Cut Down Food Waste in 3 Easy Steps

Over the weekend, you always set out for Monday with the best intentions: eat well, exercise, be productive. You head to the grocery store and stock up your cart with all the fruits and veggies you can muster. You think through homemade recipes you plan to whip up after you get home from work or your daily to-do’s.

Then the week rolls around and a little bit of stress (or just the desire to have a little fun!) leads to after-work happy hours and get togethers. Or perhaps you have to work late and the last thing you want to do is cook when you get home. Inevitably, some of that food you so excitedly set out to cook ends up as a soggy lump in the trash.

Food waste is an unfortunate issue in the U.S. and worldwide. Not only does it mean wasted money for you (that could go to SO many better things, causes, and events), it also has a serious environmental footprint.

There are many advantages to cutting down on your food waste, and with a few small changes to your weekly routine, you can do so easily! Where should you start?

  1. Live by your shopping List. Before you head to the grocery store, think through what you’ll need for the week and make a list. Always check your refrigerator and your pantry before making the list so you know what needs replacing and what doesn’t.

    If you want to make a particular recipe for your dinners for the week ahead, list out the ingredients. If a certain recipe calls for half a bunch of kale, for instance, find another lunch recipe that may incorporate the rest of that kale. The more you can overlap your ingredients in recipes, the better. That doesn’t mean they have to taste the same, of course! Kale-topped tacos are much different than a kale-shrimp Thai curry.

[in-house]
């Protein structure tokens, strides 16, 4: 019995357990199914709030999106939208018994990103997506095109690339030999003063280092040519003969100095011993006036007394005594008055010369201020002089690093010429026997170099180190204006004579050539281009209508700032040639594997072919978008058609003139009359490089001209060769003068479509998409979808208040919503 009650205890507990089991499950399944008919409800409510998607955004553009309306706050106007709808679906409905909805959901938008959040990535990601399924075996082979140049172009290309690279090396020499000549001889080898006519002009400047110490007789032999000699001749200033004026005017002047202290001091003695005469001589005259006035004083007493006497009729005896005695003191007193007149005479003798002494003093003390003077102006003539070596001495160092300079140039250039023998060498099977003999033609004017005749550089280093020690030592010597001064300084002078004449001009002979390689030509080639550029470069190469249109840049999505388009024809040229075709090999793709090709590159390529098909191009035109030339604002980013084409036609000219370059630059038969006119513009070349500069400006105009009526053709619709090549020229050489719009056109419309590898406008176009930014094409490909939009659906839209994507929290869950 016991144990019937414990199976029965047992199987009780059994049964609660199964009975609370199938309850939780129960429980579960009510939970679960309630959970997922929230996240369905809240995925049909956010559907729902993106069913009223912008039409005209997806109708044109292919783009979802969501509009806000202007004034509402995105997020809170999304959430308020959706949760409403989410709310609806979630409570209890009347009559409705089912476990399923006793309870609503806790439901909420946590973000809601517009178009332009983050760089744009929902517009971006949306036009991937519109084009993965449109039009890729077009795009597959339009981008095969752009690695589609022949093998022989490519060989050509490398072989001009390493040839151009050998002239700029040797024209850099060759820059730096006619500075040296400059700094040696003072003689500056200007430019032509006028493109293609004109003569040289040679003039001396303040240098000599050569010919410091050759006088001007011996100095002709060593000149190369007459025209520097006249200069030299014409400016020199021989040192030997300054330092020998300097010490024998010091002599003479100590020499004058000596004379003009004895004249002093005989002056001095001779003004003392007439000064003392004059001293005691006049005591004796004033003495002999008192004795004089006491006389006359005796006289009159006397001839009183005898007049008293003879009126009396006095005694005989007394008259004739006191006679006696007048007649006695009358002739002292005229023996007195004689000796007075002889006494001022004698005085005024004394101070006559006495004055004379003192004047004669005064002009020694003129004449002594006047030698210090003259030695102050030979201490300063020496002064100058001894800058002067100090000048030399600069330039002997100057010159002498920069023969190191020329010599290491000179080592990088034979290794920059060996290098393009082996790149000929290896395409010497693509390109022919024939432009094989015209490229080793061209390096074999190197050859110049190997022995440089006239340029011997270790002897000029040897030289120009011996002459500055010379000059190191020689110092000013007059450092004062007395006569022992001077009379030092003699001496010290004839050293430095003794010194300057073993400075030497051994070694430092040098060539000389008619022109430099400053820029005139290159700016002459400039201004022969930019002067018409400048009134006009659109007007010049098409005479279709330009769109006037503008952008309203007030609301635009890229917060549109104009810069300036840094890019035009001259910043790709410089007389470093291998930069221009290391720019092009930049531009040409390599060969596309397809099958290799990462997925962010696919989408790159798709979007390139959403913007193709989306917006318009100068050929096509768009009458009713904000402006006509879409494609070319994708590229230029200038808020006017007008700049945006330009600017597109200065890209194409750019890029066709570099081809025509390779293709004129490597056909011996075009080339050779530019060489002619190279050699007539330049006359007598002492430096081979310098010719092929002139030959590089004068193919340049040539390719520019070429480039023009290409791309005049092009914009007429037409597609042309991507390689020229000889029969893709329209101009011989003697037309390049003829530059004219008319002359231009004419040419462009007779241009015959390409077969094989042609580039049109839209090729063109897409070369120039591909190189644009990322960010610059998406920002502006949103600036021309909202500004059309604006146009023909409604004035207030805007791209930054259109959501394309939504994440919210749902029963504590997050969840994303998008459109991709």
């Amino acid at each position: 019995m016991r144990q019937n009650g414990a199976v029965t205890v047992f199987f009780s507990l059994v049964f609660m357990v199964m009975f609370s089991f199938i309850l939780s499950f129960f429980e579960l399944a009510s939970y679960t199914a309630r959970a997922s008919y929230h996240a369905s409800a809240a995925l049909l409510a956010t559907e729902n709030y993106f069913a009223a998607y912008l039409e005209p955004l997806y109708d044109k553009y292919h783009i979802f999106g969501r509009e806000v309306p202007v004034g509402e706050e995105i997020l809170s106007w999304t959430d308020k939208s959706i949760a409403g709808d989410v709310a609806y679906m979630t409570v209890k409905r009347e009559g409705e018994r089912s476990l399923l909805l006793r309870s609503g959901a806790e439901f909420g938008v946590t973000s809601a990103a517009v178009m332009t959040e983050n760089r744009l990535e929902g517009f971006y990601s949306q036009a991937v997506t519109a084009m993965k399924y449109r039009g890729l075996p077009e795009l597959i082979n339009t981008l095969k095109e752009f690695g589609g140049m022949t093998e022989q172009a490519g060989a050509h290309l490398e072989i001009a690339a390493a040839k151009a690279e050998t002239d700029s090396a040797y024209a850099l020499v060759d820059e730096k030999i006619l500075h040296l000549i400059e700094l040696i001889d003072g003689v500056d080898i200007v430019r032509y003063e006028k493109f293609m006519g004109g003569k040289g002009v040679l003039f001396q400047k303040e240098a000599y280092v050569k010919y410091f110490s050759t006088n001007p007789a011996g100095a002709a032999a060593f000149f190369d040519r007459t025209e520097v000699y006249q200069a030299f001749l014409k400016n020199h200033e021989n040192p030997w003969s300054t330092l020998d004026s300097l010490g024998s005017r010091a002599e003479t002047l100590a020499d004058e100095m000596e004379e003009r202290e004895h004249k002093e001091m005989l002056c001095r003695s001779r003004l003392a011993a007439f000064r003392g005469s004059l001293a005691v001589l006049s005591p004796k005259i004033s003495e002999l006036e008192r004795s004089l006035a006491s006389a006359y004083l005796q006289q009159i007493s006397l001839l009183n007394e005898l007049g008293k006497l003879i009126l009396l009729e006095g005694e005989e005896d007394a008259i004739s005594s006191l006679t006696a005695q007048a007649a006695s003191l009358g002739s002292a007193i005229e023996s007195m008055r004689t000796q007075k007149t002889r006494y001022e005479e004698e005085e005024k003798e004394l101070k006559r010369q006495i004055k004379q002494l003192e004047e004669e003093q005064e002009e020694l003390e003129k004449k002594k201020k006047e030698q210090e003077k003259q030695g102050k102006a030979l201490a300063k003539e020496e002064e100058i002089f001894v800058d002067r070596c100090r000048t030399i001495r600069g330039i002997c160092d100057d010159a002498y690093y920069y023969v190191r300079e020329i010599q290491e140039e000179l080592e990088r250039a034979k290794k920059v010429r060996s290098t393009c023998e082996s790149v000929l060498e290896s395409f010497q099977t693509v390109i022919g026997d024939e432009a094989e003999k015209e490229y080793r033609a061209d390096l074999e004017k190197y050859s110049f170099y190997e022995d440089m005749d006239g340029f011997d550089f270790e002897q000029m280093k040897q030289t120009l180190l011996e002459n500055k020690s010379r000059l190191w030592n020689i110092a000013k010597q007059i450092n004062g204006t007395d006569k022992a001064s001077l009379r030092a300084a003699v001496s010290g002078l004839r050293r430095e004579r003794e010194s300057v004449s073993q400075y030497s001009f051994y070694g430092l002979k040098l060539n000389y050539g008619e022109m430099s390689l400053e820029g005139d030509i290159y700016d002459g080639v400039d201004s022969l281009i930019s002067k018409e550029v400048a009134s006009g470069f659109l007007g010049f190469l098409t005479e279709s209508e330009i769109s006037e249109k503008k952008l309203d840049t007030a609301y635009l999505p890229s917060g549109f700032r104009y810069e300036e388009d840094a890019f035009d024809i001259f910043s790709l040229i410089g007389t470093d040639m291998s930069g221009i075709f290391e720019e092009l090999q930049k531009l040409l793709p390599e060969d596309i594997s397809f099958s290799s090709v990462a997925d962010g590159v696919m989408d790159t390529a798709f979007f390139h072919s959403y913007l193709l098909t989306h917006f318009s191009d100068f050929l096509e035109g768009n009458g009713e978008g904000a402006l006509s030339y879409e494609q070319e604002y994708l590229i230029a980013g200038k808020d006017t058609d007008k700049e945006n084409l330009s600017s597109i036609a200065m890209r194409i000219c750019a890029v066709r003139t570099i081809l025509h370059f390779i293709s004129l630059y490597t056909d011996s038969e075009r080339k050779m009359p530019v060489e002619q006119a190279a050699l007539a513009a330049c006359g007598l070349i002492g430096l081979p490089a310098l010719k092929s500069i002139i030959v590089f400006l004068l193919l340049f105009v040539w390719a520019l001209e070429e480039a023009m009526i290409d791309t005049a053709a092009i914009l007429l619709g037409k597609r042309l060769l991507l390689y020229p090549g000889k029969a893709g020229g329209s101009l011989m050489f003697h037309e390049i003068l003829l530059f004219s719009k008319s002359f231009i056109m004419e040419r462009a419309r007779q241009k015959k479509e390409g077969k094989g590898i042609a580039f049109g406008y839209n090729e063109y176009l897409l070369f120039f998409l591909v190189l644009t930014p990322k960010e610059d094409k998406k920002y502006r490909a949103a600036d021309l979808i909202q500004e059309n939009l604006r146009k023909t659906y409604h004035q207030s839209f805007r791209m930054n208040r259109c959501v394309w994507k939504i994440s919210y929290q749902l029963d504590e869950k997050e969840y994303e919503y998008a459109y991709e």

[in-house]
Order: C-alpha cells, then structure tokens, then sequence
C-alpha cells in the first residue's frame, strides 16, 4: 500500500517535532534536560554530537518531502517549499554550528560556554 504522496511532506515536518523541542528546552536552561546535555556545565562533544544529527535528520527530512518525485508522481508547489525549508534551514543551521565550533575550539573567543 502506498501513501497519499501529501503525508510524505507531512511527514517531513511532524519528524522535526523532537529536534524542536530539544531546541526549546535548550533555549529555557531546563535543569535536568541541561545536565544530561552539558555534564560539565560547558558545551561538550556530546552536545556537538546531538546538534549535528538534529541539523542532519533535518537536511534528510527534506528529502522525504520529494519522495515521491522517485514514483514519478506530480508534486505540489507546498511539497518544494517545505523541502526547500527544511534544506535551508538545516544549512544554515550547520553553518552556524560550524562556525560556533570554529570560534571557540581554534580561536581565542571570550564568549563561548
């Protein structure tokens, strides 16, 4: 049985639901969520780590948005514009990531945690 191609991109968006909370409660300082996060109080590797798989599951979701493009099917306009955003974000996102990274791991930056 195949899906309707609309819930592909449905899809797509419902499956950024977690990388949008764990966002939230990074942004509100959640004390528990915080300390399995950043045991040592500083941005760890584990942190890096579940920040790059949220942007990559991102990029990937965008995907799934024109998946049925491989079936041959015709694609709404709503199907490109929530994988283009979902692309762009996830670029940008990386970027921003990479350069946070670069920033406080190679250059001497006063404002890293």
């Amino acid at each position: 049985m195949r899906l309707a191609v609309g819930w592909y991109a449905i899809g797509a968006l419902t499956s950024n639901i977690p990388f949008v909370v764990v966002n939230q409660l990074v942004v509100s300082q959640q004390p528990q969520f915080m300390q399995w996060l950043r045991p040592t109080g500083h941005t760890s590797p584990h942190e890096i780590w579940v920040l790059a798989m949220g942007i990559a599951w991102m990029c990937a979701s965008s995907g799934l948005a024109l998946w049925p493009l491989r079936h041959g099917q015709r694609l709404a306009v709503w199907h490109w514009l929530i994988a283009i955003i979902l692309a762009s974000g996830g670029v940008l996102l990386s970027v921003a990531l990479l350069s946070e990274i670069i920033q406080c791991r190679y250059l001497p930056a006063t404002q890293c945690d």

Once at the store, stick to your list (but do add that pint of ice cream if you really want it ;)).

  2. Prep food in advance. Setting aside an hour on Sunday is well worth not wasting food because the weeknights get too busy to cook. Prep at least a few meals for the week that you know you’ll eat. If your recipe makes more than that, stick the extra in the freezer, and set reminders for yourself throughout the week (on sticky notes or your smartphone) to take those meals out of the freezer if needed. You can always unfreeze – but you can’t un-rot.

    As you’re prepping, think creatively about how you can use ALL parts of your food purchases. And that brings us to the final step…

  1. Find unique uses for the bits and pieces. Unused herbs that aren’t needed for the aforementioned recipes can be pureed and made into a base for pesto or whipped up into homemade dressings with a bit of olive oil, salt, and pepper. Citrus rinds are great additions to your water pitcher, tea, or sangria, and you can always zest the skin to give your recipes a pinch of tangy taste. Small bits and pieces of any fruits or vegetables can be added to smoothies and won’t compromise the flavor. Bones, stalks, and unused bits of veggies make for the perfect base for a stock, which you can use next week for a homemade soup. Make it a game: the less you waste, the more you (and others) win!

There you have it! In three easy steps, you can cut down your food waste, saving you money and time while improving your health and that of the environment. 

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